Security should always work inside out. Protect your systems with widening rings. Why is this? Because over 80% of system compromises happen from insiders. An insider is anyone who was permitted access to your system at some level or another, then exploited that access to wreak havoc.

By now you're still thinking, "so what?" "So I'll just reformat if I get cracked." While your data might not be important, I'll bet you like using Google. I'll bet you don't like receiving spam, you may even use Amazon or ebay occasionally. Now it's really annoying when you can't use those sites because they're getting DDoS'd, or when you have to go through 200 e-mails in the morning because of spam.

Where am I going with this? Well where do you think DDoS's come from? Where do you think the majority of spam comes from? COMPROMISED MACHINES FROM PEOPLE LIKE YOU WHO DON'T THINK IT'S "WORTH IT" TO SECURE THEIR BOXES!!! The vast majority of computer users are exactly like you, which is why it's so easy to trojan a bunch of boxes and launch a DDoS or a massive flood of spambots.

Take it from a professional security engineer: secure your machines.
 
Old 12-09-2003, 08:15 AM   #7
fotoguy
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I have a home network as well with a router, i also run a firewall between my router and the cable modem. I too have nothing of any value on my network, if they crashed it, it would be more time lost if anything, but making it easier for them is not the answer. My system is not the most secure it could be, but with time and learning it will be, with security it's a constant learning curve, never set and forget, your always learning.
 
Old 12-11-2003, 12:18 PM   #8
Aftiel
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Registered: Dec 2003
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I use the Homeportal 2-wire DSL modem/router - which has some decent firewall protection.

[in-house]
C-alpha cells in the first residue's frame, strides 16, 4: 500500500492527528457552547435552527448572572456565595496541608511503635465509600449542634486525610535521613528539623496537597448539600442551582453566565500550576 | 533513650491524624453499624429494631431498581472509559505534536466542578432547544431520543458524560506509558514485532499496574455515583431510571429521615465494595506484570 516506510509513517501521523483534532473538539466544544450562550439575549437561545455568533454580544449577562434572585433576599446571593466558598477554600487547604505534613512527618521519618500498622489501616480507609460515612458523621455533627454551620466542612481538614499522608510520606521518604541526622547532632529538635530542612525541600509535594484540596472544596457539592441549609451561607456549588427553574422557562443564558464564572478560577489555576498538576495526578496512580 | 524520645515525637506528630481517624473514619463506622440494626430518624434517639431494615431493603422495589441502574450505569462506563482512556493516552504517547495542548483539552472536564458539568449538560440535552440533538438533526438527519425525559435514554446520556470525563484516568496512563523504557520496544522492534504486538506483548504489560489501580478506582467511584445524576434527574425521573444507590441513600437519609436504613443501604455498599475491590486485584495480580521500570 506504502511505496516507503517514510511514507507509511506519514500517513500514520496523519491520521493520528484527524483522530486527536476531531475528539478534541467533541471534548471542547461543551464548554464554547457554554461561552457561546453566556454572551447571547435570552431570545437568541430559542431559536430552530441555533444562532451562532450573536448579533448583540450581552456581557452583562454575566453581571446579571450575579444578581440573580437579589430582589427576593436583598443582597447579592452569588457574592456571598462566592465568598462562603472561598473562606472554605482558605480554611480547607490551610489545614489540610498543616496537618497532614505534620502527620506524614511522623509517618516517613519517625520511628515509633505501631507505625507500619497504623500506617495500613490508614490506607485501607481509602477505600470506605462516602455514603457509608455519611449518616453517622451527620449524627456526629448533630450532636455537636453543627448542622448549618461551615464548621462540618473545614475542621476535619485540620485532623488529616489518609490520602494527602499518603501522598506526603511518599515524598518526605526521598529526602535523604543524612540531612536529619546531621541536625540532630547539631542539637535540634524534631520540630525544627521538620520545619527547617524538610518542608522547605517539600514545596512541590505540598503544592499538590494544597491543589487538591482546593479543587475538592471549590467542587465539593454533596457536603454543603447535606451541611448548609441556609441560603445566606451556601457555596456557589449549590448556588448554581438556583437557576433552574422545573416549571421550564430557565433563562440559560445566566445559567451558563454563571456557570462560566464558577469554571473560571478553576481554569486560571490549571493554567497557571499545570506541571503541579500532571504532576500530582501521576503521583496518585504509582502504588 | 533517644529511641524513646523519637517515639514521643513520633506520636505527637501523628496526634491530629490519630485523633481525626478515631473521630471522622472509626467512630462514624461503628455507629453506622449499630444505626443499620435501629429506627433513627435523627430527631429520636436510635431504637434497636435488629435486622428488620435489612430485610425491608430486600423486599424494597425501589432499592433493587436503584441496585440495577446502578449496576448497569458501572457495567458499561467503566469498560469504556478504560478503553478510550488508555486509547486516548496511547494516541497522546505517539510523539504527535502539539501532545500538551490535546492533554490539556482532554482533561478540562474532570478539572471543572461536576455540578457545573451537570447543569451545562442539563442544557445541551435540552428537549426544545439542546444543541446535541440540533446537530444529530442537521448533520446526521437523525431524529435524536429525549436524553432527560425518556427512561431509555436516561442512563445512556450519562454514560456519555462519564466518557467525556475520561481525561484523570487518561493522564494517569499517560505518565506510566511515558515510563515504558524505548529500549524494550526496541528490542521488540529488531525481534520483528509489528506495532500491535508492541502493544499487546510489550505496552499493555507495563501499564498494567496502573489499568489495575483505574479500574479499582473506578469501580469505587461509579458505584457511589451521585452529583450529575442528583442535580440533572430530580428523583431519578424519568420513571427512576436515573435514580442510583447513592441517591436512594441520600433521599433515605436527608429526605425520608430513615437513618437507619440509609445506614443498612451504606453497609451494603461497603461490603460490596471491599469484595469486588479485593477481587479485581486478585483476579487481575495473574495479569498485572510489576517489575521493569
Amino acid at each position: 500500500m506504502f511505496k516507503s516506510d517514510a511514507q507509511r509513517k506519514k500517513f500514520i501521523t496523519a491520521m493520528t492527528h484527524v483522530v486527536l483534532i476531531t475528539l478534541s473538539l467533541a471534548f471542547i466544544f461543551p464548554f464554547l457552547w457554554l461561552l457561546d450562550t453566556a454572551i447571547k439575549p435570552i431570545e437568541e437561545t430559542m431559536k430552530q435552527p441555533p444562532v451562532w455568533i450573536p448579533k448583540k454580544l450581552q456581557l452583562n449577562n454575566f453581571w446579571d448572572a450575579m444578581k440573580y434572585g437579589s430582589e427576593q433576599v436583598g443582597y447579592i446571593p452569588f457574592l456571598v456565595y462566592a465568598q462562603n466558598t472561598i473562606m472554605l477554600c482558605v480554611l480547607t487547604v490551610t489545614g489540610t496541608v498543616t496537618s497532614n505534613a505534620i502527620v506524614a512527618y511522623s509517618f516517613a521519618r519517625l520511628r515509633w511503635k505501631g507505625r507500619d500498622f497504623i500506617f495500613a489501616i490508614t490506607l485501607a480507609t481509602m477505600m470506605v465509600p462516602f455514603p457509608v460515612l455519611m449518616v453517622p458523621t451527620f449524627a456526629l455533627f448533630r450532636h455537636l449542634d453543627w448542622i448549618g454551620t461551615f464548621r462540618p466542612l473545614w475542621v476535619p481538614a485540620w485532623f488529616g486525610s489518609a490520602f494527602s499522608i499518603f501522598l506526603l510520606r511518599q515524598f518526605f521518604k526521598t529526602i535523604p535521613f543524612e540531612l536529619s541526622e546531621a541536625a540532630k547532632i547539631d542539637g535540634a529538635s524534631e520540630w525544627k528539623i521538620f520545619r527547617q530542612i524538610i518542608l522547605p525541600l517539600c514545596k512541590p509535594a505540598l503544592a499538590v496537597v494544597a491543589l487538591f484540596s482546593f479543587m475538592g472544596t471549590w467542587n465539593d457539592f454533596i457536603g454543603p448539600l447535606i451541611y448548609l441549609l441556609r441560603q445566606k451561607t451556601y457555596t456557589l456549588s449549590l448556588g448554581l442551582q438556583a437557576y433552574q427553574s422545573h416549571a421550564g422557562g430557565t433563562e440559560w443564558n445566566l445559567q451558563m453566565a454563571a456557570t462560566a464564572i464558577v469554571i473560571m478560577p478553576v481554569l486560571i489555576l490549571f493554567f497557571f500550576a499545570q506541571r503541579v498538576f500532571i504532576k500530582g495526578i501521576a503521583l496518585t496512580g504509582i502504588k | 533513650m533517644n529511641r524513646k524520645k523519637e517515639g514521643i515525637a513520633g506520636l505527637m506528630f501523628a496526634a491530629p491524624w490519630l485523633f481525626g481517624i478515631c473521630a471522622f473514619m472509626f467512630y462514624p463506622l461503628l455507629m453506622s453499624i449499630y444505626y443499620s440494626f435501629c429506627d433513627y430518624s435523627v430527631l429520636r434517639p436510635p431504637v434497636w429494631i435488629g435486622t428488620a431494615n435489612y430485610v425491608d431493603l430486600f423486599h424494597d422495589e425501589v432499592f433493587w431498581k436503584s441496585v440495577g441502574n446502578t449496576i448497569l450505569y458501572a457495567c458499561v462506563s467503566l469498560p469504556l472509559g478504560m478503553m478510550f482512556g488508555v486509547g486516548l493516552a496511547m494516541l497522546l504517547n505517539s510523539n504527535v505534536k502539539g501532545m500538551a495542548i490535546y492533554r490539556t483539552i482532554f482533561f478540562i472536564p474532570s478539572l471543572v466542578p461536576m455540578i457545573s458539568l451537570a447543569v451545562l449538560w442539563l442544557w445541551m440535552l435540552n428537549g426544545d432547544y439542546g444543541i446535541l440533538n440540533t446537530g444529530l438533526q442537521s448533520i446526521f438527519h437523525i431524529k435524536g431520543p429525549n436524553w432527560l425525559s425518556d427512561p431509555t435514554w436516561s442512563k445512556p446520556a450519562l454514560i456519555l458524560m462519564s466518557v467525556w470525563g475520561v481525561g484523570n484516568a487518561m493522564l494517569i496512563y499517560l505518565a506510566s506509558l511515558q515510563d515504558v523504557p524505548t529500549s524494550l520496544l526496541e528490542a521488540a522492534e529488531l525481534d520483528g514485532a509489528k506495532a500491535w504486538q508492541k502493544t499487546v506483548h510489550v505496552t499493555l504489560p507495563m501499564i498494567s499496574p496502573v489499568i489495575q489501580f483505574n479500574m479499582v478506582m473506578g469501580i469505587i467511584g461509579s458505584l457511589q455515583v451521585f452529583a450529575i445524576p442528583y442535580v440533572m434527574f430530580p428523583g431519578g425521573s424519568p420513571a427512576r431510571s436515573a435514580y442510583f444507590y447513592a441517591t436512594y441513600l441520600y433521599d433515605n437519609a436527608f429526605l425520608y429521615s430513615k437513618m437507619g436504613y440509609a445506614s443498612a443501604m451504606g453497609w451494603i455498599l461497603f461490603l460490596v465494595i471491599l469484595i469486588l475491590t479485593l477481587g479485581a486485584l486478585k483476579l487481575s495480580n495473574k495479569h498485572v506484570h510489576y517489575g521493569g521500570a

My network is behind it - 1 linux box, 4 windows machines.

The Homeportal allows for good updates to the firewall software, so in my case I dont run client firewalls.

However, I DO run nessus against my router, as well as nmap to check/update any vulnerabilities.


I also keep my Linux box completely patched at all times.

In the past 2 weeks my firewall logs have recorded 6 hacker attacks - none got through, all were logged.

In my case, nessus shows no vulnerabilities in my router (with the latest software,) so "I" feel running firewalls behind that one (for me) is overkill.

Bear in mind however, that e-v-e-r-y-t-h-i-n-g is patched and up-to-date.

Does your router do NAT and stateful packet inspection I assume? Along with limiting outbound (as well as inbound) traffic?

.: Aftiel
 
Old 12-11-2003, 09:37 PM   #9
2damncommon
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I set up the simple Firestarter firewall on my PC, even though it is behind a firewall. It takes hits sometimes (visable in the log). I assume if someone knows how to exploit a vulnerability they could get into my system. If it also has unneeded services shutdown, and unnneeded access firewalled off, they will have a tougher time. It is not that hard to do.
You are making the choice of "convince me I really need to do this" against "HELP ME, I HAVE BEEN HACKED!!!!!" right now. What do you think you should do?
Good Luck.

Last edited by 2damncommon; 12-11-2003 at 09:40 PM.